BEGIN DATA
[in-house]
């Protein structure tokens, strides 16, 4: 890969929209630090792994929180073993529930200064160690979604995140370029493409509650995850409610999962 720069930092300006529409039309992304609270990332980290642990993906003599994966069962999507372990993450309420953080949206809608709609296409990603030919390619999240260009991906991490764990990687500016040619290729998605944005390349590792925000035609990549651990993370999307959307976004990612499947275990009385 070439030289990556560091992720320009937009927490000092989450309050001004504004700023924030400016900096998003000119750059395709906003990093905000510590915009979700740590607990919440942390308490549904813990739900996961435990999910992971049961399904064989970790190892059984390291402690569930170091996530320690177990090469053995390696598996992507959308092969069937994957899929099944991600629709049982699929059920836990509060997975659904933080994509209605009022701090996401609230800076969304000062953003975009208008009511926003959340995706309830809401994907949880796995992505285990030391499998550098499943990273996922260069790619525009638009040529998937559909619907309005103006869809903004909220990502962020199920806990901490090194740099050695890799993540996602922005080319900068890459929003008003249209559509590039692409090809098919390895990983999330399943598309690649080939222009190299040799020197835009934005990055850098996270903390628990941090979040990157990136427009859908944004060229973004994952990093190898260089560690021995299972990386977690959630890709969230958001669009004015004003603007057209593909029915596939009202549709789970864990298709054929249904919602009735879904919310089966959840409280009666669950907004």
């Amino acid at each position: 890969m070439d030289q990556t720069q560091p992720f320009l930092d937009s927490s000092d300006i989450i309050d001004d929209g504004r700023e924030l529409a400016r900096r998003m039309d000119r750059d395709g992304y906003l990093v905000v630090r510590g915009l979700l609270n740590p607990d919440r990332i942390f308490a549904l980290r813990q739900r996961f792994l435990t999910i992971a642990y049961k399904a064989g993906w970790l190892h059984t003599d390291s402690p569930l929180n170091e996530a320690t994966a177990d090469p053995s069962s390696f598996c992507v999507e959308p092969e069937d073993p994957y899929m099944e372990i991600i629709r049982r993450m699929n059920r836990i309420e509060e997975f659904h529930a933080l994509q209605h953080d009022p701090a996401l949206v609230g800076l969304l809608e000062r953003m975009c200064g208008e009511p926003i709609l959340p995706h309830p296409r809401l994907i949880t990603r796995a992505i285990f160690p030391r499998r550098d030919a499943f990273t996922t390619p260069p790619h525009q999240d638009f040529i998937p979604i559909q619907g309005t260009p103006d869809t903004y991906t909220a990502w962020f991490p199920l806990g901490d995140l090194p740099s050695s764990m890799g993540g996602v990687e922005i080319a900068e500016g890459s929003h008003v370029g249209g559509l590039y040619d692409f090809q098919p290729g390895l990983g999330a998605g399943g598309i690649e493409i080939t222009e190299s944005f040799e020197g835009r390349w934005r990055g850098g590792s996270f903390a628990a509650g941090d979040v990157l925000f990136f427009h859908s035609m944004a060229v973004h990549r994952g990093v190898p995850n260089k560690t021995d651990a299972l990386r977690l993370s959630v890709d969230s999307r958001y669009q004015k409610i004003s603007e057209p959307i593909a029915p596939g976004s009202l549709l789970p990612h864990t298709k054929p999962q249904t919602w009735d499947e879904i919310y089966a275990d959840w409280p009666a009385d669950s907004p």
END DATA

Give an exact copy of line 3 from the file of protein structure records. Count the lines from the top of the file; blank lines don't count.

């Amino acid at each position: 890969m070439d030289q990556t720069q560091p992720f320009l930092d937009s927490s000092d300006i989450i309050d001004d929209g504004r700023e924030l529409a400016r900096r998003m039309d000119r750059d395709g992304y906003l990093v905000v630090r510590g915009l979700l609270n740590p607990d919440r990332i942390f308490a549904l980290r813990q739900r996961f792994l435990t999910i992971a642990y049961k399904a064989g993906w970790l190892h059984t003599d390291s402690p569930l929180n170091e996530a320690t994966a177990d090469p053995s069962s390696f598996c992507v999507e959308p092969e069937d073993p994957y899929m099944e372990i991600i629709r049982r993450m699929n059920r836990i309420e509060e997975f659904h529930a933080l994509q209605h953080d009022p701090a996401l949206v609230g800076l969304l809608e000062r953003m975009c200064g208008e009511p926003i709609l959340p995706h309830p296409r809401l994907i949880t990603r796995a992505i285990f160690p030391r499998r550098d030919a499943f990273t996922t390619p260069p790619h525009q999240d638009f040529i998937p979604i559909q619907g309005t260009p103006d869809t903004y991906t909220a990502w962020f991490p199920l806990g901490d995140l090194p740099s050695s764990m890799g993540g996602v990687e922005i080319a900068e500016g890459s929003h008003v370029g249209g559509l590039y040619d692409f090809q098919p290729g390895l990983g999330a998605g399943g598309i690649e493409i080939t222009e190299s944005f040799e020197g835009r390349w934005r990055g850098g590792s996270f903390a628990a509650g941090d979040v990157l925000f990136f427009h859908s035609m944004a060229v973004h990549r994952g990093v190898p995850n260089k560690t021995d651990a299972l990386r977690l993370s959630v890709d969230s999307r958001y669009q004015k409610i004003s603007e057209p959307i593909a029915p596939g976004s009202l549709l789970p990612h864990t298709k054929p999962q249904t919602w009735d499947e879904i919310y089966a275990d959840w409280p009666a009385d669950s907004p």